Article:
"Tulip bulbs are planted from mid-September to mid-November. During this period the soil is moist which helps the bulb to grow under the ground. In the first cycle of growth, the roots start growing from of the bulb to form a strong root system." This short (one-page) illustrated book for elementary-age students introduces photosynthesis and names the various parts of a bulb, as shown with a cross-section diagram. The page is built with CAST UDL Book Builder, but does not include an author's name.
Thompson & Morgan: Top 10 Easy to Grow Flowers
British seed company Thompson & Morgan offers advice on improving your garden with these ten easy-to-grow flowers. Sunflowers, for example, can reach heights of fourteen feet and are quite kid friendly. "Just sow the seeds straight into the ground in a sunny, sheltered spot and watch them grow and grow and grow! Be sure to provide the stems with supports to grow the tallest sunflowers around."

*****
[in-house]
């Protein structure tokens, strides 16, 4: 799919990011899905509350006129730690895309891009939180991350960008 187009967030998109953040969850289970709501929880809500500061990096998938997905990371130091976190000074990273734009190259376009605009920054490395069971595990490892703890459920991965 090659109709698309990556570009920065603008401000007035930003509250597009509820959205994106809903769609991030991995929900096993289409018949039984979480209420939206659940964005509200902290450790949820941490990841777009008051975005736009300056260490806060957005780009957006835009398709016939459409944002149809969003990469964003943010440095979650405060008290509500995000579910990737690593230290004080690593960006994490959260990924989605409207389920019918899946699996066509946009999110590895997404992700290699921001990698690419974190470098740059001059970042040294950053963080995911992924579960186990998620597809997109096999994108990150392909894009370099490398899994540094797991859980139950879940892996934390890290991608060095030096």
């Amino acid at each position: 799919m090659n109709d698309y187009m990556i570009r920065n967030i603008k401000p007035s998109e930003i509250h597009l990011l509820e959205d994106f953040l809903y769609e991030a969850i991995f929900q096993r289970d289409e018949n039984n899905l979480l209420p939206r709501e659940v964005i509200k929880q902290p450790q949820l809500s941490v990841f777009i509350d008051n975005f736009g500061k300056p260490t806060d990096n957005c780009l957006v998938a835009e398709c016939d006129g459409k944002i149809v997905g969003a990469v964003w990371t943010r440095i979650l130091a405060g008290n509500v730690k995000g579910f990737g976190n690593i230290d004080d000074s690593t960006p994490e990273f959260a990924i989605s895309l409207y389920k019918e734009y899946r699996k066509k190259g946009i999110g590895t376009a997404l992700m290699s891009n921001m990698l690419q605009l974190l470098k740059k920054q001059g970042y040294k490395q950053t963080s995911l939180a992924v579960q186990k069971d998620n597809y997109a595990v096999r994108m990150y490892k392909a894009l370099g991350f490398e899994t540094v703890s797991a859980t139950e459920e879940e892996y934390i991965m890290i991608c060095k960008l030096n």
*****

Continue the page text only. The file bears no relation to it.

US Forest Service: Celebrating Wildflowers: Just for Kids
The kid section of this US Forest Service wildflower site features coloring pages, activities, a dozen printable word search puzzles, and a glossary of vocabulary words from "adapt" to "threatened". Activities include How to Make a Butterfly Garden, Make Your Own Perfume, and Preserving Wildflowers. "Most wild flowers soon wither if you pick them, but you can preserve them for a long time by pressing or drying them. Choose only flowers that you know are common, and do not pick them unless there are lots of them."

University of Illinois Extension: My First Garden